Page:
violence within societies. As the authors argue, violence was a continuum,
ranging from small-scale, local actions to full-blown war. The latter was
privileged legally and increasingly associated with states during early
modernity, but its legitimacy was frequently contested and many of its violent
forms, such as raiding and destruction of buildings and crops, could be found in
activities not officially classed as war.
future role of the US in the EastAsia order, as well as in the global order, and (2) the current and future position of China in this order.
The role of the US
The US is an important common denominator in all the partnerships analysed in this volume, because it is a security or alliance partner for Japan and virtually all of its security partners, is the central player in the security and diplomatic trilaterals between Japan and its partners, and is a strong proponent of these partnerships, because it believes they
Karl Polanyi (1886–1964) returned to public discourse in the 1990s, when the Soviet Union imploded and globalization erupted. Best known for The Great Transformation, Polanyi’s wide-ranging thought anticipated twenty-first-century civilizational challenges of ecological collapse, social disintegration and international conflict, and warned that the unbridled domination of market capitalism would engender nationalist protective counter-movements. In Karl Polanyi and Twenty-First-Century Capitalism, Radhika Desai and Kari Polanyi Levitt bring together prominent and new thinkers in the field to extend the boundaries of our understanding of Polanyi's life and work. Kari Polanyi Levitt's opening essay situates Polanyi in the past century shaped by Keynes and Hayek, and explores how and why his ideas may shape the twenty-first century. Her analysis of his Bennington Lectures, which pre-dated and anticipated The Great Transformation, demonstrates how Central European his thought and chief concerns were. The next several contributions clarify, for the first time in Polanyi scholarship, the meaning of money as a fictitious commodity. Other contributions resolve difficulties in understanding the building blocks of Polanyi's thought: fictitious commodities, the double movement, the United States' exceptional development, the reality of society and socialism as freedom in a complex society. The volume culminates in explorations of how Polanyi has influenced, and can be used to develop, ideas in a number of fields, whether income inequality, world-systems theory or comparative political economy. Contributors: Fred Block, Michael Brie, Radhika Desai, Michael Hudson, Hannes Lacher, Kari Polanyi Levitt, Chikako Nakayama, Jamie Peck, Abraham Rotstein, Margaret Somers, Claus Thomasberger, Oscar Ugarteche Galarza.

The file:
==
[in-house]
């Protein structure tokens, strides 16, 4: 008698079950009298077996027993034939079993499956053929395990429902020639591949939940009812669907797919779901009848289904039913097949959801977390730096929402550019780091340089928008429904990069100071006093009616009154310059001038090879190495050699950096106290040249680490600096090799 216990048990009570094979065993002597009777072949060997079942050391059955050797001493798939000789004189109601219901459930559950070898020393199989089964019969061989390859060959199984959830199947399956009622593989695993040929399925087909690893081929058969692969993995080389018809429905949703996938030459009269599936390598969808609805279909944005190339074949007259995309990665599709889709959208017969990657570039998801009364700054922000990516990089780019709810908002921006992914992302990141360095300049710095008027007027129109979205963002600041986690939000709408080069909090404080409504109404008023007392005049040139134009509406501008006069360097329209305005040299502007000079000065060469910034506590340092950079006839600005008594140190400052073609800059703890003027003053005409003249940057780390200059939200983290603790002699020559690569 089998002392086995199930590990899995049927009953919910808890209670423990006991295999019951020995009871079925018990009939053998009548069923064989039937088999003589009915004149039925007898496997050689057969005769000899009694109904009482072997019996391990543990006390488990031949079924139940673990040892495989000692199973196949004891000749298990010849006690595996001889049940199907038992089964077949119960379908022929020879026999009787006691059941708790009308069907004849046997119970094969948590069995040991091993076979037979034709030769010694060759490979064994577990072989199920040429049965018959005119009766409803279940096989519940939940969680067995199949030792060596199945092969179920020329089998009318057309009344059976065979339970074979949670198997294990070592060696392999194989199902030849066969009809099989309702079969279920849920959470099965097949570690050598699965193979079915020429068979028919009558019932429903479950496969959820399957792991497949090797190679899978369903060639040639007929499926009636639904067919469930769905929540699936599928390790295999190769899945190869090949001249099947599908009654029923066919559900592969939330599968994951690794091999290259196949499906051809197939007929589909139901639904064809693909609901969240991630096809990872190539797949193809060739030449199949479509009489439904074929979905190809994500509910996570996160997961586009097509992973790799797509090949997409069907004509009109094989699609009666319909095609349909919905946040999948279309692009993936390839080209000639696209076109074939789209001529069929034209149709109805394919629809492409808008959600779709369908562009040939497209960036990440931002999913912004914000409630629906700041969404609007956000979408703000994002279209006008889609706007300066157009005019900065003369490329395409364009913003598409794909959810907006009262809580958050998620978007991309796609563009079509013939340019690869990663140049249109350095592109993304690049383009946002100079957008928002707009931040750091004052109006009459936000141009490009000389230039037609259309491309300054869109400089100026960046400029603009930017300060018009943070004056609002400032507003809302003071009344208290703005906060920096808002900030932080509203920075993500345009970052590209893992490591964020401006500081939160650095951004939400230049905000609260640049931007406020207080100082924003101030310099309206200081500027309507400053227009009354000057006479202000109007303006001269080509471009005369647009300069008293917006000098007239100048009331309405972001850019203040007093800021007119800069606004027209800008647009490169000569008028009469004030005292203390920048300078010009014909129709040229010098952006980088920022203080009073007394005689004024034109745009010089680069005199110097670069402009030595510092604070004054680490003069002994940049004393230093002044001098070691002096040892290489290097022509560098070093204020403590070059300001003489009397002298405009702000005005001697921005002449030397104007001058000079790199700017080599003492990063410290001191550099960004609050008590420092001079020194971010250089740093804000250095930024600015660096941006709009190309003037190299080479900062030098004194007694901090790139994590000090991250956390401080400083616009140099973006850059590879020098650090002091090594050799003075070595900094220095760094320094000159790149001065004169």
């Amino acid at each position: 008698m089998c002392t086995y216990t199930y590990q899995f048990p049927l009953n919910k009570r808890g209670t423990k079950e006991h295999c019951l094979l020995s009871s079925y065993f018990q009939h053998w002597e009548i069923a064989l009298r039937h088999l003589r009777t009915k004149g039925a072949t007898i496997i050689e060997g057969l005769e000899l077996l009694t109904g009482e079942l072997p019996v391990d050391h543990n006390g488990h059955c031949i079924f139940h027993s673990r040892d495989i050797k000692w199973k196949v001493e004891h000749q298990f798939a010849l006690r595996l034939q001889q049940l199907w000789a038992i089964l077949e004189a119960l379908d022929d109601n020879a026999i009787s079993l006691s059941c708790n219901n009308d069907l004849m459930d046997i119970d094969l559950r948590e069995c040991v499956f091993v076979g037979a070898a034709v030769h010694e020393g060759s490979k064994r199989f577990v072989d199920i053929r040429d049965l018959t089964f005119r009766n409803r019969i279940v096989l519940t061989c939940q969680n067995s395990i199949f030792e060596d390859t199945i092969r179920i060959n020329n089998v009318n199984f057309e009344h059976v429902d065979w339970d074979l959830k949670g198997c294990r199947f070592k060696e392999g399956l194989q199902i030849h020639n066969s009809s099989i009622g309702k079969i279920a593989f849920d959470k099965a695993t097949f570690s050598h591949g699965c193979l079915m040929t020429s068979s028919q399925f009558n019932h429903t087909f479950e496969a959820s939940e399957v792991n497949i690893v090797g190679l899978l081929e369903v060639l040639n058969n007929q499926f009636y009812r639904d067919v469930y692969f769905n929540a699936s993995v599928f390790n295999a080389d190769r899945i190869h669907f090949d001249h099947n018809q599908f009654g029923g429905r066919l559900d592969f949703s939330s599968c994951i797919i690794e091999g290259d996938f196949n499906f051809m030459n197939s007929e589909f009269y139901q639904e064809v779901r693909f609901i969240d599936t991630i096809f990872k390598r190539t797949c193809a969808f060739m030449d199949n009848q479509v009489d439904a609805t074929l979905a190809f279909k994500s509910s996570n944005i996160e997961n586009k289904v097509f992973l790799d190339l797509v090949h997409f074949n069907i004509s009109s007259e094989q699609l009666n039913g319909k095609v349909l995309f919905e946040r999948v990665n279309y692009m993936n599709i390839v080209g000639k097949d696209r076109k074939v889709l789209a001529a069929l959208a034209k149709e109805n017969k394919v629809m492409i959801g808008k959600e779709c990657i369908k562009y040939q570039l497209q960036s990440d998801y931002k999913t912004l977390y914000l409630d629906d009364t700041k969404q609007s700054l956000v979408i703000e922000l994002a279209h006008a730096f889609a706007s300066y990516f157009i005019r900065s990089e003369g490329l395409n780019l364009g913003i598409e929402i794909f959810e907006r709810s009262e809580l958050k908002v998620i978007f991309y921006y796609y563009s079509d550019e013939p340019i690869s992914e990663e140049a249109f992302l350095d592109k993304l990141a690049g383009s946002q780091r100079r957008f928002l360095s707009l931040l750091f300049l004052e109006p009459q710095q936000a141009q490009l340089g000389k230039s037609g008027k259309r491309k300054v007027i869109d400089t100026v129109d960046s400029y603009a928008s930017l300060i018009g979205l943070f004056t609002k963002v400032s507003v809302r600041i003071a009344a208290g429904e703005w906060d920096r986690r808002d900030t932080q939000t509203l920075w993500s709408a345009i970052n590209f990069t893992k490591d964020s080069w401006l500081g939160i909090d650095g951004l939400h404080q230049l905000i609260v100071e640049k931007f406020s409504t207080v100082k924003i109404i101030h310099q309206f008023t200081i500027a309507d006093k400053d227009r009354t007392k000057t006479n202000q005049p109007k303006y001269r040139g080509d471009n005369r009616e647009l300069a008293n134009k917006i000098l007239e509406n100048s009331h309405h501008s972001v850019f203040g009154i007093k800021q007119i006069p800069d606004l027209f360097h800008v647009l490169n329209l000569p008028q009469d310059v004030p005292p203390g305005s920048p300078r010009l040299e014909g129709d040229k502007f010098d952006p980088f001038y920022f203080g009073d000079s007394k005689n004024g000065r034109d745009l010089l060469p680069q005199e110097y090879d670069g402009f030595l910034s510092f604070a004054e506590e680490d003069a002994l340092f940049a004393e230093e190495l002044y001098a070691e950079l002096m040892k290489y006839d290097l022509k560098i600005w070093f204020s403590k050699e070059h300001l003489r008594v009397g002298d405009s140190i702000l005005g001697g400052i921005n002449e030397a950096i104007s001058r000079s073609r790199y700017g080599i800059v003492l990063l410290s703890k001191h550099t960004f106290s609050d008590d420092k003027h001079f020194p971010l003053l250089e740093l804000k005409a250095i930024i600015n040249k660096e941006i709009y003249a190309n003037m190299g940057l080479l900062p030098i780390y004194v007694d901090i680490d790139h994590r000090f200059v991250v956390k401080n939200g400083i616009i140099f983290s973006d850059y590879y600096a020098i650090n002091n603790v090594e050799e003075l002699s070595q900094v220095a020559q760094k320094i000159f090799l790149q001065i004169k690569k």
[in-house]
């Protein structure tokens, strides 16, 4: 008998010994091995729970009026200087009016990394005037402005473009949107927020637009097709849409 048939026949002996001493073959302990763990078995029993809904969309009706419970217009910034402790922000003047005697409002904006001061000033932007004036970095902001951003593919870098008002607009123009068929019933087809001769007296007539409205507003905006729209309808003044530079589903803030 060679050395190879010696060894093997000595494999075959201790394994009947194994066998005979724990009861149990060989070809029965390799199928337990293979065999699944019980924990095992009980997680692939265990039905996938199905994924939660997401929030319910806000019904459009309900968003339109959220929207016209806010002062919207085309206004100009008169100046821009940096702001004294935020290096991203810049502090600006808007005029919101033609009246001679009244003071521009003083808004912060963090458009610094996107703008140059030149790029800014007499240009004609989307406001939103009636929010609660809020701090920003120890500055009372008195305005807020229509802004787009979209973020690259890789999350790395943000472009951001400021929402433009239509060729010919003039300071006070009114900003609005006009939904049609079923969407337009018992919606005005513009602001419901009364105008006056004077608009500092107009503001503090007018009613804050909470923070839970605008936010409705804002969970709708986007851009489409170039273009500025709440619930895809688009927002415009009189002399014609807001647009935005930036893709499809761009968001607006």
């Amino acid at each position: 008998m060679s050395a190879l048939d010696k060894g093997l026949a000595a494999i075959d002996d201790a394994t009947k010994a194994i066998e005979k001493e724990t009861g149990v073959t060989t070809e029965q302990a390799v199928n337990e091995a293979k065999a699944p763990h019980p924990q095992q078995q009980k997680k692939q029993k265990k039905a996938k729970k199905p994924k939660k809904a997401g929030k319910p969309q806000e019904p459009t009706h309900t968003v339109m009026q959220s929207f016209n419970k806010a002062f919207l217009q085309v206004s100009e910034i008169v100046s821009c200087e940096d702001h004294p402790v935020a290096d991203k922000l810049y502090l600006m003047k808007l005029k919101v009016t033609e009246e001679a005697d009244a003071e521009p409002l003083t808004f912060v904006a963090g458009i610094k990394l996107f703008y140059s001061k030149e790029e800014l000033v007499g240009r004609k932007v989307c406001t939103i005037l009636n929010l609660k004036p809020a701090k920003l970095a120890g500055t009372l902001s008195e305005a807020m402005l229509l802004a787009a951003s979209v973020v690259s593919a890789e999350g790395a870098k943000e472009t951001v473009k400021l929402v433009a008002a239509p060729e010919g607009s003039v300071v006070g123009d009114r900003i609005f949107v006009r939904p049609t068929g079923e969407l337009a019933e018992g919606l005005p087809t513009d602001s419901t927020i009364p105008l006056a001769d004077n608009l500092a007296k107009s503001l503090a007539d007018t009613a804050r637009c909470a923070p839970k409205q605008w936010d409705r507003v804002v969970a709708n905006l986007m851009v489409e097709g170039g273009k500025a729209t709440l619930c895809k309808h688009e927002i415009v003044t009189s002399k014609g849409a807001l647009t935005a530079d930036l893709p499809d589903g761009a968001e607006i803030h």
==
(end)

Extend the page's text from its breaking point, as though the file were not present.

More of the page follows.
Many Chinese, for their part, initially judged the new president as easier to work with than his predecessor. But timing was against the new administration. While the Middle East preoccupied the White House, many Chinese – proud and confident after decades of rapid growth – advocated a more assertive foreign policy as China sought to take its historical place as the leading power in EastAsia. Washington’s alleged containment policy was seen to stand in the way.
A Pacific president: Obama’s Pivot
US–China relations, former Secretary of State Colin Powell declared
Arsenal or Real Madrid [but] it did not happen that way’ (interview, 17 February 2010), he speaks for thousands of gifted African players who come to Europe or South-EastAsia with high hopes and great expectations that are ultimately unfulfilled. As we have shown in this text, for the vast majority who pursue football migration and an imagined but quixotic future as a player in the rarefied echelons of the elite professional game, the outcome is frustrating, crushing immobility or brief, stunted transnational careers at the margins of the industry. At their journey
Asia, favoring those that include the United States and leading them to take approaches favored by Washington but are neuralgic for Beijing.’ 6 Obama ordered bolder US military moves in the Yellow and South China seas, pressed Beijing to push North Korea to curb its nuclear programmes (to little avail), and advanced US leadership in numerous multilateral organisations, especially ASEAN and the EastAsia Summit. Obama also promoted the Trans-Pacific Partnership (TPP) (which excluded China) as a strategy of “hegemonic ordering” in the tradition of post-1945 US